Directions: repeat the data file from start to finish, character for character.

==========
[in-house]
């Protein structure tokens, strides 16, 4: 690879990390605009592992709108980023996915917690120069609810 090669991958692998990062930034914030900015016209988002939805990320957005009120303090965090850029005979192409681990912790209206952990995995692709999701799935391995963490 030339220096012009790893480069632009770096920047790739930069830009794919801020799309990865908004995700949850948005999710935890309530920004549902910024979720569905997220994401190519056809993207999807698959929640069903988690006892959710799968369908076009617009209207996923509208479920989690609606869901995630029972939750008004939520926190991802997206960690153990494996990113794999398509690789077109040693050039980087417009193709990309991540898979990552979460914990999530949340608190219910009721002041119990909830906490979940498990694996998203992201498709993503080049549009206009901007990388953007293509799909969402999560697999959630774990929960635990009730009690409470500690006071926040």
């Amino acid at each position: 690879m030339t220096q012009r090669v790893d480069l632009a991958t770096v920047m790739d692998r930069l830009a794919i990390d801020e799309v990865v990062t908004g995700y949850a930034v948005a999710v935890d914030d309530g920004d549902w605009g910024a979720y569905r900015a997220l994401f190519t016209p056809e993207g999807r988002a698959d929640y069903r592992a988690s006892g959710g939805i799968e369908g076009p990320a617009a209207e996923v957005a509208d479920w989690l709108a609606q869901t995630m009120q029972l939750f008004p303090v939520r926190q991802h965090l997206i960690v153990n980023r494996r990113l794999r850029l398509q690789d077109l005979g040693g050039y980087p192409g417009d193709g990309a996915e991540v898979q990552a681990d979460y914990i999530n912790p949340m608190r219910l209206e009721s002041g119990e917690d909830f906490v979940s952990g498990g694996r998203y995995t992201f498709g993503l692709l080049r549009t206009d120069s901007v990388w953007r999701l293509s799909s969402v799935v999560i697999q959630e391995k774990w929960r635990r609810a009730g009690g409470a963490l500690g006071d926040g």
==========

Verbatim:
[in-house]
């Protein structure tokens, strides 16, 4: 690879990390605009592992709108980023996915917690120069609810 090669991958692998990062930034914030900015016209988002939805990320957005009120303090965090850029005979192409681990912790209206952990995995692709999701799935391995963490 030339220096012009790893480069632009770096920047790739930069830009794919801020799309990865908004995700949850948005999710935890309530920004549902910024979720569905997220994401190519056809993207999807698959929640069903988690006892959710799968369908076009617009209207996923509208479920989690609606869901995630029972939750008004939520926190991802997206960690153990494996990113794999398509690789077109040693050039980087417009193709990309991540898979990552979460914990999530949340608190219910009721002041119990909830906490979940498990694996998203992201498709993503080049549009206009901007990388953007293509799909969402999560697999959630774990929960635990009730009690409470500690006071926040």
């Amino acid at each position: 690879m030339t220096q012009r090669v790893d480069l632009a991958t770096v920047m790739d692998r930069l830009a794919i990390d801020e799309v990865v990062t908004g995700y949850a930034v948005a999710v935890d914030d309530g920004d549902w605009g910024a979720y569905r900015a997220l994401f190519t016209p056809e993207g999807r988002a698959d929640y069903r592992a988690s006892g959710g939805i799968e369908g076009p990320a617009a209207e996923v957005a509208d479920w989690l709108a609606q869901t995630m009120q029972l939750f008004p303090v939520r926190q991802h965090l997206i960690v153990n980023r494996r990113l794999r850029l398509q690789d077109l005979g040693g050039y980087p192409g417009d193709g990309a996915e991540v898979q990552a681990d979460y914990i999530n912790p949340m608190r219910l209206e009721s002041g119990e917690d909830f906490v979940s952990g498990g694996r998203y995995t992201f498709g993503l692709l080049r549009t206009d120069s901007v990388w953007r999701l293509s799909s969402v799935v999560i697999q959630e391995k774990w929960r635990r609810a009730g009690g409470a963490l500690g006071d926040g």